Never settle for the ordinary.

    Rights cease to exist when restrictions are put on them

  7. #47
    I sent LEE Customer Service an email asking why they chose to use a manually-fed (or manually operated) primer system on this new press. Below is the response.

    I kind of read this as almost, "Historically, our primer feed systems have not been the best so we just gave up. If you want to prime your brass in a hurry, buy one of our hand priming tools." LOL.

    In LEE's defense, I often prime off press using either a Hornady or Lee hand priming tool. But that's usually only when I'm working with swaged military brass.

    Thank you for your feed back. While we term the new press as a progressive, it's intended market is for all levels of reloaders, and can be modified to the user's preference. It can be used as a single stage, and later on down the road, should the user want to increase their production, they are able to using the same press in a more progressive manner, depending on what accessories they are comfortable with. Because so many people have an issue with primer feeding on the progressive presses, we decided to use the single stage press feeder.

    Thank You,

    Laine
    Customer Service
    Lee Precision, Inc.
    4275 Highway U
    Hartford, WI 53027
    phone: 262-673-3075
    fax: 262-673-9273
    Last edited by Tokarev; 04-16-2018 at 05:22 PM.

  8. #48
    Site Supporter Rich@CCC's Avatar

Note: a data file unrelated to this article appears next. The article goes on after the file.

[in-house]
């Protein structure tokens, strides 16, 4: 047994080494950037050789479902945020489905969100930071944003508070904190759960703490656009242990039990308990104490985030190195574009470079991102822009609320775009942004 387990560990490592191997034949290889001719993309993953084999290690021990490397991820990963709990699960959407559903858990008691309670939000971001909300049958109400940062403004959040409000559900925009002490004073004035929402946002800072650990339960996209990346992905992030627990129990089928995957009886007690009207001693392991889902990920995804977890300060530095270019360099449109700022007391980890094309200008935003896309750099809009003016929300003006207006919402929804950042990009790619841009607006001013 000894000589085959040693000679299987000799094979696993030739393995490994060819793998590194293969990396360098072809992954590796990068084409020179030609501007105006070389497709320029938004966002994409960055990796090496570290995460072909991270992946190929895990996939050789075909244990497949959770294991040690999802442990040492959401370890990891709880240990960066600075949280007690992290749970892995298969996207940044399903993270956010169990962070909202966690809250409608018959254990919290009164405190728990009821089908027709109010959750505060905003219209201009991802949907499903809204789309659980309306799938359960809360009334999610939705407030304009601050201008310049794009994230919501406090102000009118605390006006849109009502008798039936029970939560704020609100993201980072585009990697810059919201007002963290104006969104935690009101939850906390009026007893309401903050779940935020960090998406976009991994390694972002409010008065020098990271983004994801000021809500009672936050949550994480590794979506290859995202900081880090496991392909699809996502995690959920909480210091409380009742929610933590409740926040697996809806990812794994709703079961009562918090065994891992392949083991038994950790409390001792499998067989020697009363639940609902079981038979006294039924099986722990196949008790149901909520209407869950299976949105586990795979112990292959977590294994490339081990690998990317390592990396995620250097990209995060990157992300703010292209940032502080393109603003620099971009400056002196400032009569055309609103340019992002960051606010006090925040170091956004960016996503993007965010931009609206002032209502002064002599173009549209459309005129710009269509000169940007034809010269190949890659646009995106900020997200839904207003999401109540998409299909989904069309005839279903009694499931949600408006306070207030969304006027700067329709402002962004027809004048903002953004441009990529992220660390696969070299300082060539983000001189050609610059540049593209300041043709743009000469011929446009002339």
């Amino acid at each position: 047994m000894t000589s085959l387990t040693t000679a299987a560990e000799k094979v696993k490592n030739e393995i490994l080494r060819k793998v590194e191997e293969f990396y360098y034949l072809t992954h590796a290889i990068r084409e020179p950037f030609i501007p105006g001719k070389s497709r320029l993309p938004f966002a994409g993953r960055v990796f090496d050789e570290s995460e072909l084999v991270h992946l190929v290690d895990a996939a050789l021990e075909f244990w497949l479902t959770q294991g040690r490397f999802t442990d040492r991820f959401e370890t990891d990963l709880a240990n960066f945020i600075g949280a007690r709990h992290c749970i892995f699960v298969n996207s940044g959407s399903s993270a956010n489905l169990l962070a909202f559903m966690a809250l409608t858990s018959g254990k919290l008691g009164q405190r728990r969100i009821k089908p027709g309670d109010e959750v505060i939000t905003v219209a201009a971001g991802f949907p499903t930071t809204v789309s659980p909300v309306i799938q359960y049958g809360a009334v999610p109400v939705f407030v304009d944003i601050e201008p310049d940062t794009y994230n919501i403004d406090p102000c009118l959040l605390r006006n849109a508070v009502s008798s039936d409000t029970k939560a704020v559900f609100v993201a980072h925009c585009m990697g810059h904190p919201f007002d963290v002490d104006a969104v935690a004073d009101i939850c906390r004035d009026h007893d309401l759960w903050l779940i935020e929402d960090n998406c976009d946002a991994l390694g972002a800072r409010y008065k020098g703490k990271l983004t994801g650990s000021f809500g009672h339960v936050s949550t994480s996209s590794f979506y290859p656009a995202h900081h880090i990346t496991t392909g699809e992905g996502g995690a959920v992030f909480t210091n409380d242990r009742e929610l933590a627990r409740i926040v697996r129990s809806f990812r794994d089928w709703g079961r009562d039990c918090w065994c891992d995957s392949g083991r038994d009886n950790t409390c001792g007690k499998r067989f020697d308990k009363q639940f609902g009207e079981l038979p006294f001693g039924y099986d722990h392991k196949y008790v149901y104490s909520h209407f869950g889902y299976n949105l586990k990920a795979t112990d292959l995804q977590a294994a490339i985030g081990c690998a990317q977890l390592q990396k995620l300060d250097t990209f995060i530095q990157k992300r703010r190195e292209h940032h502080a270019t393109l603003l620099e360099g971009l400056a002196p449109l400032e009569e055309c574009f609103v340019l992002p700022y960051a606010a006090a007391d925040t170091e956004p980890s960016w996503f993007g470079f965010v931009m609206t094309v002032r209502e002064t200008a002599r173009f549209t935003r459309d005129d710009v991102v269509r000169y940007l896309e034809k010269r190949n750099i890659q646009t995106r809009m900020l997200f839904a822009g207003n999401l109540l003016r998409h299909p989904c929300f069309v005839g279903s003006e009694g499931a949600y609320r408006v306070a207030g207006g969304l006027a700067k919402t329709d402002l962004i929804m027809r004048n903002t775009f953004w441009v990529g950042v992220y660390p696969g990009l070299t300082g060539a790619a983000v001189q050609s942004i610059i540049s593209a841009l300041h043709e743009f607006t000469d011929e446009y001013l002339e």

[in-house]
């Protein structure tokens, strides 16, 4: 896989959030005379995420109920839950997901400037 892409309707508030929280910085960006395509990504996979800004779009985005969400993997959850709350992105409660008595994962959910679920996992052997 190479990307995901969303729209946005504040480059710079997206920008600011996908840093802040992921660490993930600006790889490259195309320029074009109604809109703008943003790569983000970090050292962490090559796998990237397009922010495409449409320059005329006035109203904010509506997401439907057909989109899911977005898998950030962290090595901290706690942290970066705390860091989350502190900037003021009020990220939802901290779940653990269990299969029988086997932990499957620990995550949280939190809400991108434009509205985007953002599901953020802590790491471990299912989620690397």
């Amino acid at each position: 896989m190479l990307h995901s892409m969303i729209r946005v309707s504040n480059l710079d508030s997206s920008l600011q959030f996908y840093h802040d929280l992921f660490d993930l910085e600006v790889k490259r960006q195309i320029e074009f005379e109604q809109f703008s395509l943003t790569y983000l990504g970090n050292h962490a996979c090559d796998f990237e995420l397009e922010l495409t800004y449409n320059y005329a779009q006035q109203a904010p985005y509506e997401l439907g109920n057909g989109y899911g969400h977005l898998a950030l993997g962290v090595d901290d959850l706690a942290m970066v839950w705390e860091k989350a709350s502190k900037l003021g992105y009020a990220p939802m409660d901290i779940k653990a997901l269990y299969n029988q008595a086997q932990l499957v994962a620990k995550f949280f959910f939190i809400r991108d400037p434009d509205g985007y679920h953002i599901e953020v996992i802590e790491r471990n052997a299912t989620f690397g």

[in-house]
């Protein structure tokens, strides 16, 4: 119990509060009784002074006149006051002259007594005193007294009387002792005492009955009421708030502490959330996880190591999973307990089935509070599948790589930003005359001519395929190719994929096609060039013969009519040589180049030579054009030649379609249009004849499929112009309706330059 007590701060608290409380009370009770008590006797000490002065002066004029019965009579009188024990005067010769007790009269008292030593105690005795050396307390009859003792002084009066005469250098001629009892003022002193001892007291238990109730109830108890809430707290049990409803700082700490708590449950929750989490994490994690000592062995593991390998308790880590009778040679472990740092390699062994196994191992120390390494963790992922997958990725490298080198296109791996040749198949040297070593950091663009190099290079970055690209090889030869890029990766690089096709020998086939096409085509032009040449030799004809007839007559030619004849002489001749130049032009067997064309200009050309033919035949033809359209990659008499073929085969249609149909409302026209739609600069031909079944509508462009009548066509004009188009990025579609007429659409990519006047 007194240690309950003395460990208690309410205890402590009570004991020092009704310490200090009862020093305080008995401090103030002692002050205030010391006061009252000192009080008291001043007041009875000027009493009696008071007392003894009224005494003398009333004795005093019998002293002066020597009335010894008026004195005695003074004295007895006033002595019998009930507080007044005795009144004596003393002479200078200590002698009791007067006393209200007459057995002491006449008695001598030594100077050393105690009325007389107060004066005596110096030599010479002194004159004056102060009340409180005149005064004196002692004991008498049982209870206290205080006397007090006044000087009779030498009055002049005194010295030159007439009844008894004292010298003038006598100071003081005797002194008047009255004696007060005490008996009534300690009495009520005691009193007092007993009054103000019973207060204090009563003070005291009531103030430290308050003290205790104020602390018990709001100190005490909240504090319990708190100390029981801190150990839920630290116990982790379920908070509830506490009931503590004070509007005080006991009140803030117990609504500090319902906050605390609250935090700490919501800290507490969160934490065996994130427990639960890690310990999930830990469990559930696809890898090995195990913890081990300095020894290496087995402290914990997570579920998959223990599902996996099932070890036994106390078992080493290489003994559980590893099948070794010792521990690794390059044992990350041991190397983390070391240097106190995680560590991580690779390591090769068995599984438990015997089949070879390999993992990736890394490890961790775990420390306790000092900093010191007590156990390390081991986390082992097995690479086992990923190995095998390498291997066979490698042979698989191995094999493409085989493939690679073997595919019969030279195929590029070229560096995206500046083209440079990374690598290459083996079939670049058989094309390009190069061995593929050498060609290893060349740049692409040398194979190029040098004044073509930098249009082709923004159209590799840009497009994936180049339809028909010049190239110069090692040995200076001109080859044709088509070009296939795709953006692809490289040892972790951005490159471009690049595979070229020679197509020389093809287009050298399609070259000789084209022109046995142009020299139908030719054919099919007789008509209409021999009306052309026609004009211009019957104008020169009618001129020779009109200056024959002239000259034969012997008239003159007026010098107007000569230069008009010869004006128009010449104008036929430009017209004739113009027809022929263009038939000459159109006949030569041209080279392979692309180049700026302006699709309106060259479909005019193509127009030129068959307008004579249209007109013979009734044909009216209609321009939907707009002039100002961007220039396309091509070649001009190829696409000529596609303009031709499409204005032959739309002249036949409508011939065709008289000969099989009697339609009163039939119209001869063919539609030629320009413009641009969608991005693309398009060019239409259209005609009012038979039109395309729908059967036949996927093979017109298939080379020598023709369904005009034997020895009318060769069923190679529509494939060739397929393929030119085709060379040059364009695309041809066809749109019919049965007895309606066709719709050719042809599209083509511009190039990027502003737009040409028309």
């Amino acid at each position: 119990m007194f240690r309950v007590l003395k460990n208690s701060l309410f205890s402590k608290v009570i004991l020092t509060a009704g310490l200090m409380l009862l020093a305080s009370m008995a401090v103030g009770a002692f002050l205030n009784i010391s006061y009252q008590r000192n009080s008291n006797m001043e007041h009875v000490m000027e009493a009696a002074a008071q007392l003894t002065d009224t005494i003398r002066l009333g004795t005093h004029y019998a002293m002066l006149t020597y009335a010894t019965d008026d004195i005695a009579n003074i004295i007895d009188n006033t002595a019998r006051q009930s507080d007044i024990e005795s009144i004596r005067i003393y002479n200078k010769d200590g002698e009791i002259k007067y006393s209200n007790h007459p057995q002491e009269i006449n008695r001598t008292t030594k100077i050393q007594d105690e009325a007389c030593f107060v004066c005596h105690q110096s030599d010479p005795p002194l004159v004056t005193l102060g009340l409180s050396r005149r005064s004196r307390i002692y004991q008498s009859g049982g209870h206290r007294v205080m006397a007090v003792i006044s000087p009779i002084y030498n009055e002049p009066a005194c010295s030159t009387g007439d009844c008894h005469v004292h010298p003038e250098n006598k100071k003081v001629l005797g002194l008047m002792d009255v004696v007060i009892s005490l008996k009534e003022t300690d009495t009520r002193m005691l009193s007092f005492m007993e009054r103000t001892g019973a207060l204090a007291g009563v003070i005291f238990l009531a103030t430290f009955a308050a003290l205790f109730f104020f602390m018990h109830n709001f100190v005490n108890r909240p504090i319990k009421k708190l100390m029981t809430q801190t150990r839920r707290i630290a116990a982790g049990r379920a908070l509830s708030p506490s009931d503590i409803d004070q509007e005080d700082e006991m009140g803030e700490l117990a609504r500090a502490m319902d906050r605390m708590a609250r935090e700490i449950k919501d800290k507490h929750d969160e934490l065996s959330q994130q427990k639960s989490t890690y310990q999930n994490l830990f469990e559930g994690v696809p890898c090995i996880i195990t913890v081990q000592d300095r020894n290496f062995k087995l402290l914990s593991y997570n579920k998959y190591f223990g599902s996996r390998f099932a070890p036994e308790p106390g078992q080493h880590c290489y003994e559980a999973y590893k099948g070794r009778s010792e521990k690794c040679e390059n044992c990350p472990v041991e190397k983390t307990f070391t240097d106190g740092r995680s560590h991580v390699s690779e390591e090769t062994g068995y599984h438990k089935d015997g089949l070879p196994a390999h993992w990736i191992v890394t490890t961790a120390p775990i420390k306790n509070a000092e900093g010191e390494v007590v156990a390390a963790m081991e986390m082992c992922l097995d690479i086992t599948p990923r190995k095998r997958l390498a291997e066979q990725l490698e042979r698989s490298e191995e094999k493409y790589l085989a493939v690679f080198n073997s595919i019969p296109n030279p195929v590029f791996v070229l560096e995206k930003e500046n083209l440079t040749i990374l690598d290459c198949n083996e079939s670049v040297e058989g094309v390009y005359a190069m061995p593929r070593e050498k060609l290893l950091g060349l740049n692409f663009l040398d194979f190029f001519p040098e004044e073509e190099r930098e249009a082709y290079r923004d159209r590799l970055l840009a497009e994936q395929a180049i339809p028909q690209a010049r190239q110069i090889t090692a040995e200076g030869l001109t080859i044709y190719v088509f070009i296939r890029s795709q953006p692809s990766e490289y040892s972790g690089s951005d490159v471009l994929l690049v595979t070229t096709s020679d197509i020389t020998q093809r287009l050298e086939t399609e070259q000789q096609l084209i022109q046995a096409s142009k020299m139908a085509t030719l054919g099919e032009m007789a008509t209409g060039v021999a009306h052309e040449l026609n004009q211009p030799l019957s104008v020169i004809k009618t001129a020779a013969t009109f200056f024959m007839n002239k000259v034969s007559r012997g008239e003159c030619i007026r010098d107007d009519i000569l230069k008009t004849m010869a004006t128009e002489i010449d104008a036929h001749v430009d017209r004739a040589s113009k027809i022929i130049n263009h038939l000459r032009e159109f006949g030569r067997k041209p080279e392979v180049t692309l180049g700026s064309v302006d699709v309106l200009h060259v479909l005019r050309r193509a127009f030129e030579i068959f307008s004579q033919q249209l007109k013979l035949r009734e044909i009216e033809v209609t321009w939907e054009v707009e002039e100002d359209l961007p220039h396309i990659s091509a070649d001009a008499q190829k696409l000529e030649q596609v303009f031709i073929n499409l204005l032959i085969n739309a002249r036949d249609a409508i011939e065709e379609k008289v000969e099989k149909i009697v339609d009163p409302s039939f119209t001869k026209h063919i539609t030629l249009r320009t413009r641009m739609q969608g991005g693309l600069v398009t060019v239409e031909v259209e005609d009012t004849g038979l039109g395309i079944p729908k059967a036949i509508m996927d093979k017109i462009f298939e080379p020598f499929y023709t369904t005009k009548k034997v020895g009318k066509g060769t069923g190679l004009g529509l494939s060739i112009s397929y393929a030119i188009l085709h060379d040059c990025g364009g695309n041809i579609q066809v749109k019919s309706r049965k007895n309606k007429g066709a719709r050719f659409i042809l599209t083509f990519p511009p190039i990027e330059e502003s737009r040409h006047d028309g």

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    I kinda figured that was the reason for the Safety Prime. The number one complaint about lee presses is the primer feed. Of course that is also the number one complaint about most of the progressive press from any manufacturer.
    TANSTAAFL

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  9. #49
    What would be interesting, keeping in mind that I haven't actually seen one of these presses and don't know how sturdy it is, might be a primer swage plug that would replace the primer arm. This would allow for processing brass on the press progressively.

    Along these lines, I wonder if it would be possible to mount up a motorized case trimmer. If either or both of these is possible I can see buying one of these presses to use as a dedicated processing machine.

  10. #50
    PF Tetherball Team Cptn LittleLebowski's Avatar
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    The option to upgrade to a real priming system would have been nice. I wonder if this is really better than the Classic Turret (seriously, I don’t know).